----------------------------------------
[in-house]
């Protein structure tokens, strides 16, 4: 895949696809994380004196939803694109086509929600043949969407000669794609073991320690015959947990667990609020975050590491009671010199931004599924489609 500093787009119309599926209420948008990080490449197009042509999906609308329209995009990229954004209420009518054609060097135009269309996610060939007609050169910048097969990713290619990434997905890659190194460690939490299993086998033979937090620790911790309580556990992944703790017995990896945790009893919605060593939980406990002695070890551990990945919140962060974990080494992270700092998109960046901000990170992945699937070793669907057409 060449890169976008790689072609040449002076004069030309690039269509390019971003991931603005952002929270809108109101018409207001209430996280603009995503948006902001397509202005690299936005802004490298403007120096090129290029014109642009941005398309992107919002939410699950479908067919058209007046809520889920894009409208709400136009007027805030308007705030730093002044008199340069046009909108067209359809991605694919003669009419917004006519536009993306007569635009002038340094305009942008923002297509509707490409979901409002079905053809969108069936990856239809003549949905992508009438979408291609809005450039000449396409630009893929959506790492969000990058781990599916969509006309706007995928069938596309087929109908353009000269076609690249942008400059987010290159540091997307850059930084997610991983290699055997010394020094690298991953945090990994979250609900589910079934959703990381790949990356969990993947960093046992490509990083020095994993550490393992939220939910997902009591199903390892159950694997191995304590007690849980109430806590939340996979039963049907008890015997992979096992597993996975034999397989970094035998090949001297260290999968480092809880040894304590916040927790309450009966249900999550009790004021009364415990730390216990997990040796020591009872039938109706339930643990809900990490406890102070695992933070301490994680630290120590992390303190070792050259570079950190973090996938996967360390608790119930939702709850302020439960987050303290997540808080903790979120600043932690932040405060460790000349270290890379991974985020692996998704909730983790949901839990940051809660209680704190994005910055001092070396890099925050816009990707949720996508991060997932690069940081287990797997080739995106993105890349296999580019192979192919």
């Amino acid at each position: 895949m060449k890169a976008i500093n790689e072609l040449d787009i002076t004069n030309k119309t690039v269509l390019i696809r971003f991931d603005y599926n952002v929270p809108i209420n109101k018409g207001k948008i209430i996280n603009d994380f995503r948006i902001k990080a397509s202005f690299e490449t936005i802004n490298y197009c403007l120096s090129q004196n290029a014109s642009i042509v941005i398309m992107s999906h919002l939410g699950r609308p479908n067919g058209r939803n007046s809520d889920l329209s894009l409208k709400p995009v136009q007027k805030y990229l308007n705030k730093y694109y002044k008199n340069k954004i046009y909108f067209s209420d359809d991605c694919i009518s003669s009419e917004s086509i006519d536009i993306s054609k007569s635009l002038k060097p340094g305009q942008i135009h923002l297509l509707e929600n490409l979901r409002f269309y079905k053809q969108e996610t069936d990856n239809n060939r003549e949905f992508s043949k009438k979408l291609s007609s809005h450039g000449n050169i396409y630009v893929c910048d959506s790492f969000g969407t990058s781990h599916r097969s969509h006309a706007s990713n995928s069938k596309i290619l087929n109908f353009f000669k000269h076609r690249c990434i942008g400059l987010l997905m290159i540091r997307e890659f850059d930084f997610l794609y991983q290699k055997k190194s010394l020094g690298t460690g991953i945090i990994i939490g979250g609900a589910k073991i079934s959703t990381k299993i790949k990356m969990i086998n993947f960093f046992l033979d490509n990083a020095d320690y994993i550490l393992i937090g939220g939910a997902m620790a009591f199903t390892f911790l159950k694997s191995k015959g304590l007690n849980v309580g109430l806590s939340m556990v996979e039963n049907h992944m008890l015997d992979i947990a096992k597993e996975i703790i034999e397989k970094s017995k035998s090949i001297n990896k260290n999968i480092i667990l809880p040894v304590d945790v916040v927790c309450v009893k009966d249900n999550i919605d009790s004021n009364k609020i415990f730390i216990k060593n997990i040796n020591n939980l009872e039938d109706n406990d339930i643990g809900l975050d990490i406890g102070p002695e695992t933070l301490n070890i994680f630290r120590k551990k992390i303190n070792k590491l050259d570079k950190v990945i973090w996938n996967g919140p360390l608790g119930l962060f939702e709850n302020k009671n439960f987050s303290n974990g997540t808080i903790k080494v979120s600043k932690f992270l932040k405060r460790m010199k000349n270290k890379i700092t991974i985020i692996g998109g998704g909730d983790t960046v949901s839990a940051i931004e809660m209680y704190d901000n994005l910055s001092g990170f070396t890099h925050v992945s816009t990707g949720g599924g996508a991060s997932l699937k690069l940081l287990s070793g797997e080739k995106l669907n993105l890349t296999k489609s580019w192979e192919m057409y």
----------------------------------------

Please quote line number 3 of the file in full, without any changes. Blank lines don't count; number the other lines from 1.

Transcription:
């Amino acid at each position: 895949m060449k890169a976008i500093n790689e072609l040449d787009i002076t004069n030309k119309t690039v269509l390019i696809r971003f991931d603005y599926n952002v929270p809108i209420n109101k018409g207001k948008i209430i996280n603009d994380f995503r948006i902001k990080a397509s202005f690299e490449t936005i802004n490298y197009c403007l120096s090129q004196n290029a014109s642009i042509v941005i398309m992107s999906h919002l939410g699950r609308p479908n067919g058209r939803n007046s809520d889920l329209s894009l409208k709400p995009v136009q007027k805030y990229l308007n705030k730093y694109y002044k008199n340069k954004i046009y909108f067209s209420d359809d991605c694919i009518s003669s009419e917004s086509i006519d536009i993306s054609k007569s635009l002038k060097p340094g305009q942008i135009h923002l297509l509707e929600n490409l979901r409002f269309y079905k053809q969108e996610t069936d990856n239809n060939r003549e949905f992508s043949k009438k979408l291609s007609s809005h450039g000449n050169i396409y630009v893929c910048d959506s790492f969000g969407t990058s781990h599916r097969s969509h006309a706007s990713n995928s069938k596309i290619l087929n109908f353009f000669k000269h076609r690249c990434i942008g400059l987010l997905m290159i540091r997307e890659f850059d930084f997610l794609y991983q290699k055997k190194s010394l020094g690298t460690g991953i945090i990994i939490g979250g609900a589910k073991i079934s959703t990381k299993i790949k990356m969990i086998n993947f960093f046992l033979d490509n990083a020095d320690y994993i550490l393992i937090g939220g939910a997902m620790a009591f199903t390892f911790l159950k694997s191995k015959g304590l007690n849980v309580g109430l806590s939340m556990v996979e039963n049907h992944m008890l015997d992979i947990a096992k597993e996975i703790i034999e397989k970094s017995k035998s090949i001297n990896k260290n999968i480092i667990l809880p040894v304590d945790v916040v927790c309450v009893k009966d249900n999550i919605d009790s004021n009364k609020i415990f730390i216990k060593n997990i040796n020591n939980l009872e039938d109706n406990d339930i643990g809900l975050d990490i406890g102070p002695e695992t933070l301490n070890i994680f630290r120590k551990k992390i303190n070792k590491l050259d570079k950190v990945i973090w996938n996967g919140p360390l608790g119930l962060f939702e709850n302020k009671n439960f987050s303290n974990g997540t808080i903790k080494v979120s600043k932690f992270l932040k405060r460790m010199k000349n270290k890379i700092t991974i985020i692996g998109g998704g909730d983790t960046v949901s839990a940051i931004e809660m209680y704190d901000n994005l910055s001092g990170f070396t890099h925050v992945s816009t990707g949720g599924g996508a991060s997932l699937k690069l940081l287990s070793g797997e080739k995106l669907n993105l890349t296999k489609s580019w192979e192919m057409y």